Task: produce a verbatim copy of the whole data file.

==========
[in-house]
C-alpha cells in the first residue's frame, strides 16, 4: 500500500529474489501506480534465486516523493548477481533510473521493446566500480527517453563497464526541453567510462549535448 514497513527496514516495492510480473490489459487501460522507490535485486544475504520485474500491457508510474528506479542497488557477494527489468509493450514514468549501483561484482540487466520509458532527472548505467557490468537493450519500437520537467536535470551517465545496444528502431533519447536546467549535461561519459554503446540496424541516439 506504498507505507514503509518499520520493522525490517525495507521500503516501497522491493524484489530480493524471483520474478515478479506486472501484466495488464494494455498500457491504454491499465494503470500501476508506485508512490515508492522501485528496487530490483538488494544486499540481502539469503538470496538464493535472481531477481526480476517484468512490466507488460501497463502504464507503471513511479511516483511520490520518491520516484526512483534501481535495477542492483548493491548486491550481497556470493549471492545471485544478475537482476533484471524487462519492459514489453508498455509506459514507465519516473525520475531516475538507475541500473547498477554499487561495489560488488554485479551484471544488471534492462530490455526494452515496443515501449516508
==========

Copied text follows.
[in-house]
C-alpha cells in the first residue's frame, strides 16, 4: 500500500529474489501506480534465486516523493548477481533510473521493446566500480527517453563497464526541453567510462549535448 514497513527496514516495492510480473490489459487501460522507490535485486544475504520485474500491457508510474528506479542497488557477494527489468509493450514514468549501483561484482540487466520509458532527472548505467557490468537493450519500437520537467536535470551517465545496444528502431533519447536546467549535461561519459554503446540496424541516439 506504498507505507514503509518499520520493522525490517525495507521500503516501497522491493524484489530480493524471483520474478515478479506486472501484466495488464494494455498500457491504454491499465494503470500501476508506485508512490515508492522501485528496487530490483538488494544486499540481502539469503538470496538464493535472481531477481526480476517484468512490466507488460501497463502504464507503471513511479511516483511520490520518491520516484526512483534501481535495477542492483548493491548486491550481497556470493549471492545471485544478475537482476533484471524487462519492459514489453508498455509506459514507465519516473525520475531516475538507475541500473547498477554499487561495489560488488554485479551484471544488471534492462530490455526494452515496443515501449516508